Ball, May 11; Closed calendar period
before examination period begins, one
o'clock closing night involved.(May 28);
Campus Affairs: Criteria for activities
approval, Joe Collins, Activities booklet.
Campaign expenditures, Joe Collin,
,University Calendar, 1956-57, Joel Ta.
Activities: May 5, Barristers' Society, J
Crease Ball, League, 9-1. (Calendaring
approved); May 12, Men's Glee Club,
annual spring concert, Hill Aud.,8:30
College Students interested in taking
the Selective Service College qualifica-
tion Test have until midnight, Mon.,
March 5, 1956, to submit application, it ;
was announced today by Mrs. Gladys
H. Jones, test supervisor. The test
center in this area is 100 Hutchins Hall,
University of Michigan.
The purpose of the testing program Is
to provide evidence for local Seletv
Service boards so they may consider
student deferments for military regis..
To be eligible to apply for the test,
scheduled to be given April 19 to college
students in 875 test centers throughout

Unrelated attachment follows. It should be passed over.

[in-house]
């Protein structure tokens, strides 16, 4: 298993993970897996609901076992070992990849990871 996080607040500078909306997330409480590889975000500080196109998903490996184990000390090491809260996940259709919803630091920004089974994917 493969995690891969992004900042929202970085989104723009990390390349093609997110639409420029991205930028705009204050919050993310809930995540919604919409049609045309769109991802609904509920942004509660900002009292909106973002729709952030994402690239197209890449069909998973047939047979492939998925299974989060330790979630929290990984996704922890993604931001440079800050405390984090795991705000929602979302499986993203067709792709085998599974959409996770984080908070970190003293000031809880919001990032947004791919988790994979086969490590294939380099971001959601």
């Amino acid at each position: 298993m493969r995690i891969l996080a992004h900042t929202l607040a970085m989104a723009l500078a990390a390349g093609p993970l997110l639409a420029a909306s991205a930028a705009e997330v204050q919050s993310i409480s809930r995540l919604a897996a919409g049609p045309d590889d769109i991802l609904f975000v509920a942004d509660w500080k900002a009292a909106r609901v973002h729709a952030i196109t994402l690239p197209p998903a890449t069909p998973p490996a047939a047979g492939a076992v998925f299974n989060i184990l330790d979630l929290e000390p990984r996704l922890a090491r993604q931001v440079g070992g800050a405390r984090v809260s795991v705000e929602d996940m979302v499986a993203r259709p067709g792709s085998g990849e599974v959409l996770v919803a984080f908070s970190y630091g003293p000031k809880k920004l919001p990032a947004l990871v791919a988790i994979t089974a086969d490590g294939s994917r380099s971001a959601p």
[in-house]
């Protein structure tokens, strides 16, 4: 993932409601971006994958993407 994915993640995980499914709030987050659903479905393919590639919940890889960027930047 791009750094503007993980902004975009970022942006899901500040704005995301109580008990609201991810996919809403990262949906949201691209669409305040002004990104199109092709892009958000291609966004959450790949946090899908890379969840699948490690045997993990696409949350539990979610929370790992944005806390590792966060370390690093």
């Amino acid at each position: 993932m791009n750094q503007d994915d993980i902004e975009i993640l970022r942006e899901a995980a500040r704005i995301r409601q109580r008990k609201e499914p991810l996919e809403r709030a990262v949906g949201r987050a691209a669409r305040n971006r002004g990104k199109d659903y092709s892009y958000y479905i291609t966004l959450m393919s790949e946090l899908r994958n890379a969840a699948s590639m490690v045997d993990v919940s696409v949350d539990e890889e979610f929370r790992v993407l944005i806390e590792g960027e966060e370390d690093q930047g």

the United States, Alaska, the Canal
Zone, Hawaii, and Puerto Rico, a etu
dent must intend to request deferment
as a student, be satisfactorily pursuing
a full-time course of instruction, and
must not have previously taken the.
The test was developed by Science
Research Associates of Chicago, one of
the nation's leading publishers of edu
cational testing, reading-improvemet,
and guidance materials.
Students interested in taking the test
to qualify for possible draft deferment

in order to continue their college educa-
tion are urged to have their completed
application postmarked no later than
midnight, March 5. Applications dated
t after March 5 will not be accepted.
rFor additional information, applica-.
tions, and addresses of -test centers,
students should consult any Selective
Service board.
Professor I. J. Gelb of the Oriental
Institute, University of Chicago, will
speak 'on "New Light on the Origin
1 of our Alphabet" Feb. 22, at 4:00 p.m.,
s Auditorium B. Angell Hall. The publie
is invited.
t _
n~t Concerts
- The Toronto Symphony Orchest
S Sir Ernest MacMillan, Conductor, wil
be heard in the Choral Union Serie
Wed., Feb. 22 at 8:30 o'clock, in Hill
- Auditorium. A limited number of
1l tickets are available at the offices of
p the University Musical Society in Bur-
ton Memorial Tower, and will also be
available after 7:00 on the night of the
performance at the Hill Auditoriumbox
k office.
n Faculty Recital. Patricia Joy Arden,
Instructor in Piano in the School of
y Music, will present a recital at 8:30
f p.m. Thurs., Feb. 23, in Lydia Men-
- delssohn Theater. Works by Bach, Beet-